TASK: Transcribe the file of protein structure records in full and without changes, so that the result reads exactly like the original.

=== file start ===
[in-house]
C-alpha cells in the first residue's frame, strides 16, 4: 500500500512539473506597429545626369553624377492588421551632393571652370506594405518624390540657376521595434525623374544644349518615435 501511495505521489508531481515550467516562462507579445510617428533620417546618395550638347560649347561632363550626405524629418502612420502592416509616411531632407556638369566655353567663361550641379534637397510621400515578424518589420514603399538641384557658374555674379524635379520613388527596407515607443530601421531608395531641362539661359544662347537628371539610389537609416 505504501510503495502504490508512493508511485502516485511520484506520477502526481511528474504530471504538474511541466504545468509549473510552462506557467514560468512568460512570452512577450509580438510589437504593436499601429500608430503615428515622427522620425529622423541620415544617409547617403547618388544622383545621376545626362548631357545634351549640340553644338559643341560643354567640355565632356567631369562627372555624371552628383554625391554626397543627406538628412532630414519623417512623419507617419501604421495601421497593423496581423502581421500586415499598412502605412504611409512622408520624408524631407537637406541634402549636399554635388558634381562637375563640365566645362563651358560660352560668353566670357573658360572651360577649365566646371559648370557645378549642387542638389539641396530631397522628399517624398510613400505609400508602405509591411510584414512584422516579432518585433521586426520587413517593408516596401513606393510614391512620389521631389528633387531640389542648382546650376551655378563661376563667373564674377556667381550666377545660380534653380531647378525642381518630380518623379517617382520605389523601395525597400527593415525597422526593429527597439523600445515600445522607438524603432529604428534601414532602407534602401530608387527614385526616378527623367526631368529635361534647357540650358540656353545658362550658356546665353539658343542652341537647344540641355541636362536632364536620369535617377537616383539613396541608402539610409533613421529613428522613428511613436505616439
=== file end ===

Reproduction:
[in-house]
C-alpha cells in the first residue's frame, strides 16, 4: 500500500512539473506597429545626369553624377492588421551632393571652370506594405518624390540657376521595434525623374544644349518615435 501511495505521489508531481515550467516562462507579445510617428533620417546618395550638347560649347561632363550626405524629418502612420502592416509616411531632407556638369566655353567663361550641379534637397510621400515578424518589420514603399538641384557658374555674379524635379520613388527596407515607443530601421531608395531641362539661359544662347537628371539610389537609416 505504501510503495502504490508512493508511485502516485511520484506520477502526481511528474504530471504538474511541466504545468509549473510552462506557467514560468512568460512570452512577450509580438510589437504593436499601429500608430503615428515622427522620425529622423541620415544617409547617403547618388544622383545621376545626362548631357545634351549640340553644338559643341560643354567640355565632356567631369562627372555624371552628383554625391554626397543627406538628412532630414519623417512623419507617419501604421495601421497593423496581423502581421500586415499598412502605412504611409512622408520624408524631407537637406541634402549636399554635388558634381562637375563640365566645362563651358560660352560668353566670357573658360572651360577649365566646371559648370557645378549642387542638389539641396530631397522628399517624398510613400505609400508602405509591411510584414512584422516579432518585433521586426520587413517593408516596401513606393510614391512620389521631389528633387531640389542648382546650376551655378563661376563667373564674377556667381550666377545660380534653380531647378525642381518630380518623379517617382520605389523601395525597400527593415525597422526593429527597439523600445515600445522607438524603432529604428534601414532602407534602401530608387527614385526616378527623367526631368529635361534647357540650358540656353545658362550658356546665353539658343542652341537647344540641355541636362536632364536620369535617377537616383539613396541608402539610409533613421529613428522613428511613436505616439